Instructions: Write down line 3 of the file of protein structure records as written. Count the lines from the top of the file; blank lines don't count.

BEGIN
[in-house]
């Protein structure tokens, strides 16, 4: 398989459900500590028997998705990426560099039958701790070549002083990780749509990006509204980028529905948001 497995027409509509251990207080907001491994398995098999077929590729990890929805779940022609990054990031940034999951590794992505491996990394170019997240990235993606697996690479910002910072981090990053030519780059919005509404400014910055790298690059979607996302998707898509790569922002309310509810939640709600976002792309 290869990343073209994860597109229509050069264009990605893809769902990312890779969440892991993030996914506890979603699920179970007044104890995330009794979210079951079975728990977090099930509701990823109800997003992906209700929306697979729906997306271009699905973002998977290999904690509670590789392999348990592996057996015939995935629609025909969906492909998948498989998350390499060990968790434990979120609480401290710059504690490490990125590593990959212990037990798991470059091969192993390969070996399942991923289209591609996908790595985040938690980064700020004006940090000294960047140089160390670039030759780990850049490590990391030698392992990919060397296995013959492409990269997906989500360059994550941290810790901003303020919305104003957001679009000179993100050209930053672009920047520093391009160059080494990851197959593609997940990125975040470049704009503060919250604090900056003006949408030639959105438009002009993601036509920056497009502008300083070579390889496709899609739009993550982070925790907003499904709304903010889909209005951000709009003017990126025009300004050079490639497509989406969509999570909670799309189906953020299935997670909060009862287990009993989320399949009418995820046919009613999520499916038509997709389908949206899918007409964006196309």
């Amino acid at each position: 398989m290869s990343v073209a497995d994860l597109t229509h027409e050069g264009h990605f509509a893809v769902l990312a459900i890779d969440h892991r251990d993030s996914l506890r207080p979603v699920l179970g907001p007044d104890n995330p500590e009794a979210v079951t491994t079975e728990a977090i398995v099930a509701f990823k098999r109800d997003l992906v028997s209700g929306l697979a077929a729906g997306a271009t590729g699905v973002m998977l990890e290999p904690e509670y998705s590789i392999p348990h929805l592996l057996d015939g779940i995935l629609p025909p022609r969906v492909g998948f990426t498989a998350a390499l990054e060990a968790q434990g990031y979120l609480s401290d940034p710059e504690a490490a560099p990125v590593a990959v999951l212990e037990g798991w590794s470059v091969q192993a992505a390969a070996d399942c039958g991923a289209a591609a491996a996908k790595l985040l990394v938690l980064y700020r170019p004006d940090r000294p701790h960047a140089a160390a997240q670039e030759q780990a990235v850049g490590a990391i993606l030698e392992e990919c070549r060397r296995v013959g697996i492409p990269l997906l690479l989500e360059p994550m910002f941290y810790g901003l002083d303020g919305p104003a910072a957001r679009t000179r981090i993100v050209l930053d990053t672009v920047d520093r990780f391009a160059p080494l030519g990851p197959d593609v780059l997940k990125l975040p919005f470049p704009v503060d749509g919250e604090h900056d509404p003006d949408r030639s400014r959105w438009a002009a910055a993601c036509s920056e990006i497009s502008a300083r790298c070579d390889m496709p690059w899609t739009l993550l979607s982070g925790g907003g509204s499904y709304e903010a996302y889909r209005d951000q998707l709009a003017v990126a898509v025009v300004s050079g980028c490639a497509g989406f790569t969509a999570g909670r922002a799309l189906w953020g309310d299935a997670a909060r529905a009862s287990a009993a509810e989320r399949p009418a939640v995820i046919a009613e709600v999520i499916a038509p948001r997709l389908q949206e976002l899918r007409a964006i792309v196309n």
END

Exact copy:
């Amino acid at each position: 398989m290869s990343v073209a497995d994860l597109t229509h027409e050069g264009h990605f509509a893809v769902l990312a459900i890779d969440h892991r251990d993030s996914l506890r207080p979603v699920l179970g907001p007044d104890n995330p500590e009794a979210v079951t491994t079975e728990a977090i398995v099930a509701f990823k098999r109800d997003l992906v028997s209700g929306l697979a077929a729906g997306a271009t590729g699905v973002m998977l990890e290999p904690e509670y998705s590789i392999p348990h929805l592996l057996d015939g779940i995935l629609p025909p022609r969906v492909g998948f990426t498989a998350a390499l990054e060990a968790q434990g990031y979120l609480s401290d940034p710059e504690a490490a560099p990125v590593a990959v999951l212990e037990g798991w590794s470059v091969q192993a992505a390969a070996d399942c039958g991923a289209a591609a491996a996908k790595l985040l990394v938690l980064y700020r170019p004006d940090r000294p701790h960047a140089a160390a997240q670039e030759q780990a990235v850049g490590a990391i993606l030698e392992e990919c070549r060397r296995v013959g697996i492409p990269l997906l690479l989500e360059p994550m910002f941290y810790g901003l002083d303020g919305p104003a910072a957001r679009t000179r981090i993100v050209l930053d990053t672009v920047d520093r990780f391009a160059p080494l030519g990851p197959d593609v780059l997940k990125l975040p919005f470049p704009v503060d749509g919250e604090h900056d509404p003006d949408r030639s400014r959105w438009a002009a910055a993601c036509s920056e990006i497009s502008a300083r790298c070579d390889m496709p690059w899609t739009l993550l979607s982070g925790g907003g509204s499904y709304e903010a996302y889909r209005d951000q998707l709009a003017v990126a898509v025009v300004s050079g980028c490639a497509g989406f790569t969509a999570g909670r922002a799309l189906w953020g309310d299935a997670a909060r529905a009862s287990a009993a509810e989320r399949p009418a939640v995820i046919a009613e709600v999520i499916a038509p948001r997709l389908q949206e976002l899918r007409a964006i792309v196309n």